Sunday, June 12, 2022

Australia's Early and Impressive Flu Season



Three weeks ago, in Australia: Queensland Announces Free Flu Shots for All As Seasonal Flu Strikes Early, we looked at early indications that Australia was heading towards an epic rebound in influenza after a two-year lull due to the COVID pandemic. 

Community immunity to seasonal influenza is believed to be fairly low, and the effectiveness of this year's flu vaccine has yet to be field tested (note: the vaccine they are deploying now is nearly identical to the vaccine we'll be using next fall).

Add in the recent arrival of the more transmissible COVID Omicron variants BA.4 and BA.5, and there are legitimate concerns over a `messy' winter respiratory virus season down under.  Australia may be the first nation to see a full-fledged flu season since the coronavirus pandemic emerged. 

Preliminary studies (see The Lancet: SARS-CoV-2 Co-infection With Influenza Viruses, RSV, or Adenoviruses) suggest that influenza-COVID co-infections could be relatively common, and could significantly increase winter mortality. 

While the Southern Hemisphere's flu season doesn't always tell us what kind of flu season the Northern Hemisphere can expect next fall, it can still be probative. And this year - with the co-circulation of influenza and COVID - we will be watching with extreme interest. 

While Australia's flu season often doesn't get started until June or July, overnight the Australian press has been reporting that the number of flu cases recorded during the month of May was twice the previous record. 

Australia's Department of health has published their most recent bi-weekly influenza report (see below), which hints at the potential magnitude of their winter flu season.  I've only posted some excerpts, so follow the link to read it in its entirety.  

I'll return with a brief postscript after the break. 

Australian Influenza Surveillance Report No. 05 – 23 May to 05 June 2022

• Influenza-like-illness (ILI) activity in the community this year has increased since March 2022. 
• In the year to date in 2022, there have been 87,989 notifications reported to the National Notifiable Diseases Surveillance System (NNDSS) in Australia, of which 47,860 notifications had a diagnosis date this fortnight. 
• From mid-April 2022, the weekly number of notifications of laboratory-confirmed influenza reported in Australia has exceeded the 5 year average.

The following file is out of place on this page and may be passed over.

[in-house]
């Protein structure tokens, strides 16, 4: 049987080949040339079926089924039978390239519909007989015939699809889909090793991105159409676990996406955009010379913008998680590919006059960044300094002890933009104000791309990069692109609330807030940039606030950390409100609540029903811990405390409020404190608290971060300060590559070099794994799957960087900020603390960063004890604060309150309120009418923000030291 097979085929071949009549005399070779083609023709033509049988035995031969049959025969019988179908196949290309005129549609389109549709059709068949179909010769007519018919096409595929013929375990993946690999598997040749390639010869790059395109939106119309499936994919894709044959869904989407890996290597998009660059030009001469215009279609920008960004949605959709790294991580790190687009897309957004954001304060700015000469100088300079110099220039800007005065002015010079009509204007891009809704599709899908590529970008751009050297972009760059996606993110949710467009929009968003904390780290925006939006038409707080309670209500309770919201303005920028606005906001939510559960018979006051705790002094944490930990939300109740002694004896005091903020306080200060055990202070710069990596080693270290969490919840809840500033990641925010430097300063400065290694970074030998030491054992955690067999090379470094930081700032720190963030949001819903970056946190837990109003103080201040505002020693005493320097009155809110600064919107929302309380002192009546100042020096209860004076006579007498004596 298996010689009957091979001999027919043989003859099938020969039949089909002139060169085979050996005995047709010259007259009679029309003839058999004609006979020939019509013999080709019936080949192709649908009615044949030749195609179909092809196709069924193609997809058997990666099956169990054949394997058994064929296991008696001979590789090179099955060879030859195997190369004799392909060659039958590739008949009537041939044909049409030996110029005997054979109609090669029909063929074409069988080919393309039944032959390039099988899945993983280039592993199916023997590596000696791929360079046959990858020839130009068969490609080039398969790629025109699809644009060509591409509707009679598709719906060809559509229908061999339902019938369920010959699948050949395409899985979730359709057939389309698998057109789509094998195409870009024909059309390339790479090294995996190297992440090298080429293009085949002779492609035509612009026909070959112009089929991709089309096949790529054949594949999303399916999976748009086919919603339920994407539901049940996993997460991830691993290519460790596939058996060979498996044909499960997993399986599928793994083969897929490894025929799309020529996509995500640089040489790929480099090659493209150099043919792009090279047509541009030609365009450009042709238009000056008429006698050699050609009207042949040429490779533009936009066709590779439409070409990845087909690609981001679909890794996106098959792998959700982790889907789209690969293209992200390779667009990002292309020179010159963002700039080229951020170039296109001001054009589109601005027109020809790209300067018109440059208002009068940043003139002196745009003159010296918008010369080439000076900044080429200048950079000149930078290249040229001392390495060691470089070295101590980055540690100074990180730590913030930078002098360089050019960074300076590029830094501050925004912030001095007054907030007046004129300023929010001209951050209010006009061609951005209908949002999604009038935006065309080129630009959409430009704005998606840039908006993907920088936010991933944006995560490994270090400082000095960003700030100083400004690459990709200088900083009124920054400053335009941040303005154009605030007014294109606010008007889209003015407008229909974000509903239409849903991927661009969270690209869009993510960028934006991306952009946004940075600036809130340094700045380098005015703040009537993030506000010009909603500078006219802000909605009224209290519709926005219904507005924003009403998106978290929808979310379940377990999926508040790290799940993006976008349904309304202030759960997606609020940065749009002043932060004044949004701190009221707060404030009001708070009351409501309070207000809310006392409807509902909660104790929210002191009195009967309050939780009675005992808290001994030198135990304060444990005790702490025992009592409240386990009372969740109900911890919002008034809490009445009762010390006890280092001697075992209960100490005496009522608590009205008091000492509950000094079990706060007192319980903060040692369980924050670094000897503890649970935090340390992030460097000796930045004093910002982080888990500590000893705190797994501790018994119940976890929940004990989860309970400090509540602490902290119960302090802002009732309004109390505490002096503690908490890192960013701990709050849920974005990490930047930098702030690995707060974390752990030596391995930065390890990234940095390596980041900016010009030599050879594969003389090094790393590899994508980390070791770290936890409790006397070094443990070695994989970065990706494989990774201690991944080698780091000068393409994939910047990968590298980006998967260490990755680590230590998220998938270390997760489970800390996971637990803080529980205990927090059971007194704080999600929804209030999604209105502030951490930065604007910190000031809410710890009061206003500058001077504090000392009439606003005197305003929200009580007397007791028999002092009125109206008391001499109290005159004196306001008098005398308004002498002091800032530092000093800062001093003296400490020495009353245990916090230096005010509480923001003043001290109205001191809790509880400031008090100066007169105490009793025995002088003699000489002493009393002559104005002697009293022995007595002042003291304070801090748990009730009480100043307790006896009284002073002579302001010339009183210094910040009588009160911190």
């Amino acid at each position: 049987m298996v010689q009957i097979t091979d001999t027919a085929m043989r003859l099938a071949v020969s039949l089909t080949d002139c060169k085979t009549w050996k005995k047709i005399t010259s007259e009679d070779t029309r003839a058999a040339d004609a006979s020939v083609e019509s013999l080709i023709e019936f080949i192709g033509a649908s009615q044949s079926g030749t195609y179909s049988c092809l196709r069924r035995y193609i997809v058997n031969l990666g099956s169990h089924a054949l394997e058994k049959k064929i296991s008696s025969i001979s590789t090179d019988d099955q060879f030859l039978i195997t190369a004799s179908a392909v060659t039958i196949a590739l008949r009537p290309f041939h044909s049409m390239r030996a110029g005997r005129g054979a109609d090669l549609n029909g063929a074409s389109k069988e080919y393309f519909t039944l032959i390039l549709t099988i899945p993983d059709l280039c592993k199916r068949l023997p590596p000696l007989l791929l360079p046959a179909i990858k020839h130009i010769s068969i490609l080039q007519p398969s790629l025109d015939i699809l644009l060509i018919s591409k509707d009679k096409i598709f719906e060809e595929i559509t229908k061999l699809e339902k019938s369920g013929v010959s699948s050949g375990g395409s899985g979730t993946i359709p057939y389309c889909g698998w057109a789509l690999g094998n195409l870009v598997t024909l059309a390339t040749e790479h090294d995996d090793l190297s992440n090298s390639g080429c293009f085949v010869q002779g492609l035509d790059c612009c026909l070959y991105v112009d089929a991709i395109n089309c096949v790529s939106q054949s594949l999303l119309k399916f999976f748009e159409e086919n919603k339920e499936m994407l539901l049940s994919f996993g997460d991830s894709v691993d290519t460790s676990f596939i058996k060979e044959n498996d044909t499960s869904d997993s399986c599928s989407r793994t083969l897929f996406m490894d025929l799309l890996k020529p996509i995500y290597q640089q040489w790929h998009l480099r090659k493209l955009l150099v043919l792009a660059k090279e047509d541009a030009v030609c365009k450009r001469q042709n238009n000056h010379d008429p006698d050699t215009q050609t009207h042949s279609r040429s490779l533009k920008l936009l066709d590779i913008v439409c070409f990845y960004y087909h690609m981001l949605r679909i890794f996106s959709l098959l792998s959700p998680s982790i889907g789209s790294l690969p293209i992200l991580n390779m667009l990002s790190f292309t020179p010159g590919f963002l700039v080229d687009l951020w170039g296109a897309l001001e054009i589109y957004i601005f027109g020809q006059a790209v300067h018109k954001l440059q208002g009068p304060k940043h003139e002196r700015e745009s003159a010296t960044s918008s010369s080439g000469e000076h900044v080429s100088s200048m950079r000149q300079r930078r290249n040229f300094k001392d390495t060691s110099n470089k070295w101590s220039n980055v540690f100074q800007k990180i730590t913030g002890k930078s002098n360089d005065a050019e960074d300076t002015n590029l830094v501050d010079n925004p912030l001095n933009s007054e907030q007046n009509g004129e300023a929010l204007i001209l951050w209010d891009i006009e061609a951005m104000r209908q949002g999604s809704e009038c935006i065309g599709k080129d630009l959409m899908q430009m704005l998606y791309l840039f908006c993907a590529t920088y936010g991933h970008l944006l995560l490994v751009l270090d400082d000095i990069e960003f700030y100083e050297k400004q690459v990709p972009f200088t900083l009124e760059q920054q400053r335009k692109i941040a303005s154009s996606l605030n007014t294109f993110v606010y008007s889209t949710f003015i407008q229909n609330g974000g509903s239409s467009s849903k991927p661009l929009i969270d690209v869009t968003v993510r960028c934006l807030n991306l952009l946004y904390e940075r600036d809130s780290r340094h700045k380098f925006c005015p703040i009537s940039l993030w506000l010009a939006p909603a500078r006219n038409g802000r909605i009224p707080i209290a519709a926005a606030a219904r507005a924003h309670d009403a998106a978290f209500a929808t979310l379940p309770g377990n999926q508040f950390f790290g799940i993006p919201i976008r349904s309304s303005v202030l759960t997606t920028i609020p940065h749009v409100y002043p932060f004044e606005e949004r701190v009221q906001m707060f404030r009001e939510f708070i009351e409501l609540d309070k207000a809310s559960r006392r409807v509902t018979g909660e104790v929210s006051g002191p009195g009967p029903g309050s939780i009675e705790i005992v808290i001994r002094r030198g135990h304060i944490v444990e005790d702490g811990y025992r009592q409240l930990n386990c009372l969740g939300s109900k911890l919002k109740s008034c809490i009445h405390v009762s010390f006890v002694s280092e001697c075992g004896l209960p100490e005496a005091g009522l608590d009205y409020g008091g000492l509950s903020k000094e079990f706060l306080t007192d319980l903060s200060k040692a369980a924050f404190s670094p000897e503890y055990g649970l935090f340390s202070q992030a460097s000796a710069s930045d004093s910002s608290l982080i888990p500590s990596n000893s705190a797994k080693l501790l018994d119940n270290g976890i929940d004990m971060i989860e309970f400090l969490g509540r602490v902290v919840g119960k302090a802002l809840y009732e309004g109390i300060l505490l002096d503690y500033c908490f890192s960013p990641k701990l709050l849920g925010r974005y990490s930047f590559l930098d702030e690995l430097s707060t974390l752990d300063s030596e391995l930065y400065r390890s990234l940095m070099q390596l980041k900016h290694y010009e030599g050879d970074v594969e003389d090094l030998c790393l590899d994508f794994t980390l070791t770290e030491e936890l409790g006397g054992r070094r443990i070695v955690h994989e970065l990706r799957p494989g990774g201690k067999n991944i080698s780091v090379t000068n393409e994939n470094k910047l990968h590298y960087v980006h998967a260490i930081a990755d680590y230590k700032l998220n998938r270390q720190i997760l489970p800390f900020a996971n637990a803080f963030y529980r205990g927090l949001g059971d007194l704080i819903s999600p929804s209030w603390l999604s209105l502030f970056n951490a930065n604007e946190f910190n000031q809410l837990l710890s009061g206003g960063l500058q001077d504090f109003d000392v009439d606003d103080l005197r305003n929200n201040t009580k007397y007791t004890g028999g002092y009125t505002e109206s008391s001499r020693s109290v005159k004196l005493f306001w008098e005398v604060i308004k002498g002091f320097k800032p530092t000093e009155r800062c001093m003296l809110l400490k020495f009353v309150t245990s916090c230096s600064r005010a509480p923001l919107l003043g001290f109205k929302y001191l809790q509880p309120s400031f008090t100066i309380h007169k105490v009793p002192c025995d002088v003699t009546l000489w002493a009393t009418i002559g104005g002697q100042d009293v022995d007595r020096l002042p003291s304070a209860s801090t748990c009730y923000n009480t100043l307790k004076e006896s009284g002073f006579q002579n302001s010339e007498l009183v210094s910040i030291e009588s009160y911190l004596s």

• In the year to date, of the 87,989 notifications of laboratory-confirmed influenza, 27 influenza-associated deaths have been notified to the NNDSS. 
• Since commencement of seasonal surveillance in April 2022, there have been 733 hospital admissions due to influenza reported across sentinel hospitals sites, of which 6.1% were admitted directly to ICU.

• There is no indication of the potential impact of the 2022 season on society at this time. 

At-risk populations 
• In 2022 to date, people aged 5–19 years and children aged younger than 5 years have the highest notification rates. 
• To date, 90.0% of notifications of laboratory-confirmed influenza reported to the NNDSS were influenza A, of which 94.5% were influenza A(unsubtyped), 0.9% were influenza A(H1N1), and 4.6% were influenza A(H3N2). Influenza B accounted for 0.1% of notifications, less than 0.1% were A&B co-infections or influenza C, and 10.0 % were untyped. Vaccine match and effectiveness 
• Of the 851 samples referred to the WHOCC to date, all influenza A(H1N1) and 96.0% of influenza A(H3N2) samples were characterised as antigenically similar to the corresponding vaccine components, while the influenza B/Victoria sample was characterised as antigenically dissimilar. 
• It is too early to assess vaccine match and effectiveness for this season.

Although most of Australia's influenza A virus samples have gone untyped, among those categorized, H3N2 holds a solid lead.  Generally speaking, H3N2 produces more severe flu seasons than H1N1, and the flu vaccine often provides less protection against it (see  MMWR: Interim Estimates of 2021–22 Seasonal Influenza Vaccine Effectiveness). 

Still, any protection beats no protection at all. And with concerns over COVID co-infections, that may be truer than ever. 

After two-plus years of COVID, the regular patterns of respiratory viruses have been disrupted around the globe, and we've seen numerous examples of `out-of-season' outbreaks of influenza, RSV, and other illnesses (see last summer's CDC HAN: Increased RSV Reports Across The Southern United States).

Even though the United States saw a mild, and abbreviated flu season last winter, we continue to see unusual levels of flu activity well into June (see FluView Report). 

Influenza has always been notoriously unpredictable, and this year it appears more so than usual.  How this plays out is anyone's guess.

But it should be interesting.